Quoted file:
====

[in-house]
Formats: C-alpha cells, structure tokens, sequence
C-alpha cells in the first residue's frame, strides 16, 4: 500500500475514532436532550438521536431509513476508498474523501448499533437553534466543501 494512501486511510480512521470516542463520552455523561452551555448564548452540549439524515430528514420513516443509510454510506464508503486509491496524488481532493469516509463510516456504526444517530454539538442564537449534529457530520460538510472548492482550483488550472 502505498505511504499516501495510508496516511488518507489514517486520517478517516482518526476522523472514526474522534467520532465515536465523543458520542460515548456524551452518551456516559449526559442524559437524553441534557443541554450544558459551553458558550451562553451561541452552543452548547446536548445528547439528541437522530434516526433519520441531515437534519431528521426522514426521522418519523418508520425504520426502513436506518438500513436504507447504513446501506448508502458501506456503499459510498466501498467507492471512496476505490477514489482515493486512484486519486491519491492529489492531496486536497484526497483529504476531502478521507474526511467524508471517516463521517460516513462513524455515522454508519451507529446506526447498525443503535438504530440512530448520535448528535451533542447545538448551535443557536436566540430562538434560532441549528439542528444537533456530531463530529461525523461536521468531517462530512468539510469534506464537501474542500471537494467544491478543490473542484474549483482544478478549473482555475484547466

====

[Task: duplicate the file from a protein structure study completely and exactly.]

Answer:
[in-house]
Formats: C-alpha cells, structure tokens, sequence
C-alpha cells in the first residue's frame, strides 16, 4: 500500500475514532436532550438521536431509513476508498474523501448499533437553534466543501 494512501486511510480512521470516542463520552455523561452551555448564548452540549439524515430528514420513516443509510454510506464508503486509491496524488481532493469516509463510516456504526444517530454539538442564537449534529457530520460538510472548492482550483488550472 502505498505511504499516501495510508496516511488518507489514517486520517478517516482518526476522523472514526474522534467520532465515536465523543458520542460515548456524551452518551456516559449526559442524559437524553441534557443541554450544558459551553458558550451562553451561541452552543452548547446536548445528547439528541437522530434516526433519520441531515437534519431528521426522514426521522418519523418508520425504520426502513436506518438500513436504507447504513446501506448508502458501506456503499459510498466501498467507492471512496476505490477514489482515493486512484486519486491519491492529489492531496486536497484526497483529504476531502478521507474526511467524508471517516463521517460516513462513524455515522454508519451507529446506526447498525443503535438504530440512530448520535448528535451533542447545538448551535443557536436566540430562538434560532441549528439542528444537533456530531463530529461525523461536521468531517462530512468539510469534506464537501474542500471537494467544491478543490473542484474549483482544478478549473482555475484547466